New retail building design approved in Manchester
By Patrick McArdle
STAFF WRITER | February 11,2013
Route 9 bridge almost finished, open to traffic
MANCHESTER — The Manchester Development Review Board approved a design Wednesday for a building that's intended to replace the Sirloin Saloon along Depot Street.
Craig Hunter, director of facilities for Manchester Designer Outlets, approached the board in October with a proposal to tear down the restaurant, which closed in December 2011, but board members said they wanted to see a plan for the replacement building before approving a request for demolition.
While the board approved the plan for the building, tentatively called “Town Center,” Hunter pointed out the building's owner, Ben Hauben, would still need several more permits before the former restaurant could be taken down.
However, Hunter said there are reasons to want construction on the new building started as soon as possible.
“There's a lot of interest in this building from prospective tenants already. We obviously can't sign any leases. We've got some letters of intent that are signed but we're hoping to be substantially done with construction by the end of 2013,” he said.
Hunter said one possible tenant was a small, satellite branch of the Sterling and Francine Clark Art Institute Museum of Williamstown, Mass. He said there was also interest, especially because the building would be at the site of a once-popular restaurant, in using about a third of its interior for a restaurant or cafe.
The proposed two-story building has a footprint of about 9,700 square feet on the site with about 20,000 square feet contained within its walls.
Its appearance is deliberately similar to others in the downtown, Hunter said.
“I believe that this building takes elements of a number of different buildings that already exist in town and it comes up with a great solution for a very difficult site which is the Sirloin Saloon,” he said.
There's a grade change of about 14 feet from east to west at the site, so from the east, it would appear to be a two-story building, and from the west, only the upper story would be visible. Both sides have outdoor plazas with benches, tables and green space.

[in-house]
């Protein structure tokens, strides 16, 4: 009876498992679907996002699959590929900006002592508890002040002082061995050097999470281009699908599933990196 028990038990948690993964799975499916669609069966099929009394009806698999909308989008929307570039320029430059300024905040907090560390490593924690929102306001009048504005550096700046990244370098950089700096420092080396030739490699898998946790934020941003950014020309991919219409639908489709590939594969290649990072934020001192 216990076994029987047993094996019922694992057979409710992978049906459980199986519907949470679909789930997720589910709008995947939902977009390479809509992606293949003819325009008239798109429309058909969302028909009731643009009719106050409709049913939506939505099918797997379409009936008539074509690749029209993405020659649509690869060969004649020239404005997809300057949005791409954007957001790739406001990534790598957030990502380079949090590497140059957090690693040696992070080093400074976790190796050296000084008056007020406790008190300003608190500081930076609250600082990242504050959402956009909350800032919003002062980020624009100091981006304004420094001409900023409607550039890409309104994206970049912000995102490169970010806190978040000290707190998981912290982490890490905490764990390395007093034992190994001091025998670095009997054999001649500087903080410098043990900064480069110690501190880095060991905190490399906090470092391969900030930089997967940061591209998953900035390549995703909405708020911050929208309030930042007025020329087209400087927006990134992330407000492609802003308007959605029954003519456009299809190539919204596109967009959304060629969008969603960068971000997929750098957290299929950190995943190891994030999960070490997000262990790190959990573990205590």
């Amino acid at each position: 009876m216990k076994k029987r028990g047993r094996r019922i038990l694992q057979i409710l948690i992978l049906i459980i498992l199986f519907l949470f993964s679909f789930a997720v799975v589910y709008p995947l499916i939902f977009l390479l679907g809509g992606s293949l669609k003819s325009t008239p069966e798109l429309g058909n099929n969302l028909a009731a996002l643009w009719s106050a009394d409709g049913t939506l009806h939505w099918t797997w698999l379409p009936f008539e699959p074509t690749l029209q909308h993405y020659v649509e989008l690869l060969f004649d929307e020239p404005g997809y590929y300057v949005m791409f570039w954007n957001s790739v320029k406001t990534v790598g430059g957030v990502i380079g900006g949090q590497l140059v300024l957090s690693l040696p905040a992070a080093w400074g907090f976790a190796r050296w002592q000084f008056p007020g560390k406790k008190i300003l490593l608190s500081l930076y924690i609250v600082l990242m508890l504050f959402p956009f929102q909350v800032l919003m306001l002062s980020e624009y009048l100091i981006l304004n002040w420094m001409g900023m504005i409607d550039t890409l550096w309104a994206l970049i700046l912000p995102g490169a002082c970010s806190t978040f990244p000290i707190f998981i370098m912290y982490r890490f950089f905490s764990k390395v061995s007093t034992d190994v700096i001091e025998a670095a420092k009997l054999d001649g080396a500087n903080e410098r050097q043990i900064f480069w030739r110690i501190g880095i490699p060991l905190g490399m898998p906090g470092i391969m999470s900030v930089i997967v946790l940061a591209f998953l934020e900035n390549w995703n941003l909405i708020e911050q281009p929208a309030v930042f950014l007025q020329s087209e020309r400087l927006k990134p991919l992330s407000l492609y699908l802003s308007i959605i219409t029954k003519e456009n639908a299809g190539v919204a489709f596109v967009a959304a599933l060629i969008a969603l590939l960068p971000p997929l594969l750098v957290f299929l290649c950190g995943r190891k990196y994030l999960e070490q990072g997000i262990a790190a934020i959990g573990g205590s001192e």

The building will essentially share a parking lot with two other businesses, Friends of the Sun and Manchester Woodcraft, so pedestrians will be able to reach all three without leaving the lot, which architect Kirk Moore, of BMA Architects in Bennington, said was deliberate.
“The really nice thing about this project is I think it's going to going to kind of pull everything together by connecting the sites with the plazas on both sides of the building. It's something that's going to be really nice from the pedestrian point of view,” he said.
The biggest concern raised by the Development Review Board members was the proposed name of the project, Town Center. Alan Benoit said he was concerned that the name, especially for something so close to the municipally owned town green, would sound like it was a municipal project.
Hunter said Hauben chose the name, among other reasons, because he believes it will “tie everything together.”
While board members agreed they didn't like the name, they didn't tie their approval to changing it.
The former Sirloin Saloon, which Hauben bought in December 2011, was built in 1850 and went through a major remodel in 1974. Hunter said his company had checked with the state's Division of Historic Preservation and been assured there was no reason the building couldn't be torn down.